"I have found that among its other benefits, giving liberates the soul of the giver."
What Do Penguins Have To Do With It? Your League and Philanthropy
Merriam-Webster.com defines philanthropy as "the practice of giving money and time to help make life better for other people." It's a noun, although I might argue it sometimes very much feels like a verb given the nature of my league's philanthropy. We've entered 5ks (and actually run them) because of the cause benefited by registration fees, we've knit sweaters for oil-slicked rehabbing penguins, we've given blood and have our sights set on a mud run because the proceeds support a program that exposes children to art enrichment and lifelong wellness activities after school and on vacations. We are an eclectic group of women with diverse interests and quirks, and we've got an unusual philanthropic resume to prove it. You've undoubtedly heard the sentiment you get what you give, but beyond the obvious, how does philanthropy benefit your league? Let's explore the very tangible implications of philanthropy on track performance.
On the face of it, the obvious link between the giving of time and money for humanitarian purposes and what happens on the track is the people involved. Perhaps not every player can be involved with every philanthropic effort, and that's totally acceptable given the various demands we're juggling. What you can count on is a group of dedicated, interesting women showing up to do what they can for each outing while having the backs of those women who must be elsewhere, knowing, later on, the circumstances will be reversed. Sound familiar? The long-term and specific event planning needed to fully realize philanthropy, the organization and communication skills required to figure out whom you need and where, along with assigning specific tasks, are all skills you'll use on the track...two minutes at a time. Here's a simple example involving knitting penguin sweaters (yes, seriously).
One of our skaters found an announcement, a call for sweaters, and shared it on our private communication board. Some of us knit, some were willing to learn, but we all love penguins. Our league president scheduled a "penguin knit-in" at her home to help those who knew the basics but needed some help getting started. Others just knit them up when they could. With the knitting done, some people didn't know how to sew the sides of the sweaters together. They were handed off to a teammate who did the sewing. After a celebratory photo was taken of all completed sweaters, someone else mailed them to their destination. Whew. It's exactly this ability to quickly identify the needs of the group, assign roles, and implement strategy that will make or break you as you work together. At our all league practice last night, for example, we worked on four person walls. Simple, right? When you watch people moving around the floor together, you might see that wall fall apart on the corners. Why? No one anticipated the inside skaters would need to slow down a little and the outside skaters would need to speed up a little, and if they did recognize it, no one was talking to each other. A lack of planning and communication is evident when your four person wall turns into walls of two.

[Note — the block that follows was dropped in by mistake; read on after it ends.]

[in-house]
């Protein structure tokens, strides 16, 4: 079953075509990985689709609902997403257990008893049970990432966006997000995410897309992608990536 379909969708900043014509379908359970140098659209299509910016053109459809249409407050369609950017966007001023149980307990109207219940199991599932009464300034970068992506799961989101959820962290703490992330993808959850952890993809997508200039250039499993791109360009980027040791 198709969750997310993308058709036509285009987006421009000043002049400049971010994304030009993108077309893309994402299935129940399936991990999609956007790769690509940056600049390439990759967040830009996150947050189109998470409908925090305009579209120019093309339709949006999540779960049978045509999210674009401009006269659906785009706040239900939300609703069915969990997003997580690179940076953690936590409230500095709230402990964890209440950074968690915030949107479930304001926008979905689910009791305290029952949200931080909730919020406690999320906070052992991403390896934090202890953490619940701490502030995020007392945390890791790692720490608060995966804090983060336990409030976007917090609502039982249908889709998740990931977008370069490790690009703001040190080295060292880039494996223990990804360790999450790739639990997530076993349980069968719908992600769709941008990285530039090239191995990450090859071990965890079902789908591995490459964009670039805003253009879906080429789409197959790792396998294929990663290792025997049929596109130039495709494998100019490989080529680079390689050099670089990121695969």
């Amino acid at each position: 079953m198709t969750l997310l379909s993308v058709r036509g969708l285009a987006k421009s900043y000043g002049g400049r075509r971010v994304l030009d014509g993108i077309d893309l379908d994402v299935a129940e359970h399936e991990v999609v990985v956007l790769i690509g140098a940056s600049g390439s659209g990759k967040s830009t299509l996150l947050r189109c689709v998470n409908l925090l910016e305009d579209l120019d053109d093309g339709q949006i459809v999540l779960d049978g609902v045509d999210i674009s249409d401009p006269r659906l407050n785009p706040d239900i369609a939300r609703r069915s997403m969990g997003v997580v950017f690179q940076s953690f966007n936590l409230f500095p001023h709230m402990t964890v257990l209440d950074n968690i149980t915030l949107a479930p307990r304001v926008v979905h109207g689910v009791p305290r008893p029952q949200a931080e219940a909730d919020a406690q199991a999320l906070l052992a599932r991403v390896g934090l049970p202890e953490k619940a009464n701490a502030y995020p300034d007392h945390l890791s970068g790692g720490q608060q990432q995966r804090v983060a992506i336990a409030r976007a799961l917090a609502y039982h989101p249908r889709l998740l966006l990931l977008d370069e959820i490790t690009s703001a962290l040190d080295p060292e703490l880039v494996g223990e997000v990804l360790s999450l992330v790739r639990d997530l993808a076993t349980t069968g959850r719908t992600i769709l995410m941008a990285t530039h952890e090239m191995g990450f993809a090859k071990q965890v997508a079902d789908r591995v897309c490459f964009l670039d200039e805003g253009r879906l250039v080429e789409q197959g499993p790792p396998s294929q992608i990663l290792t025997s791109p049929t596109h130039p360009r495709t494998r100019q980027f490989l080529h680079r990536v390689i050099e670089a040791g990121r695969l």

The better your communication is with league mates off the track, the better it will be on the track. We're busy people. When philanthropy does come us, and we're asked to give more of ourselves, we often think we don't have any more to give...just like in those last two jams. The reciprocity between practice and philanthropy, though, can make the effort worthy. It just might benefit track performance to raise your hand the next time your philanthropy chair asks for volunteers.
Dawn of the Dead - Aroostock Roller Derb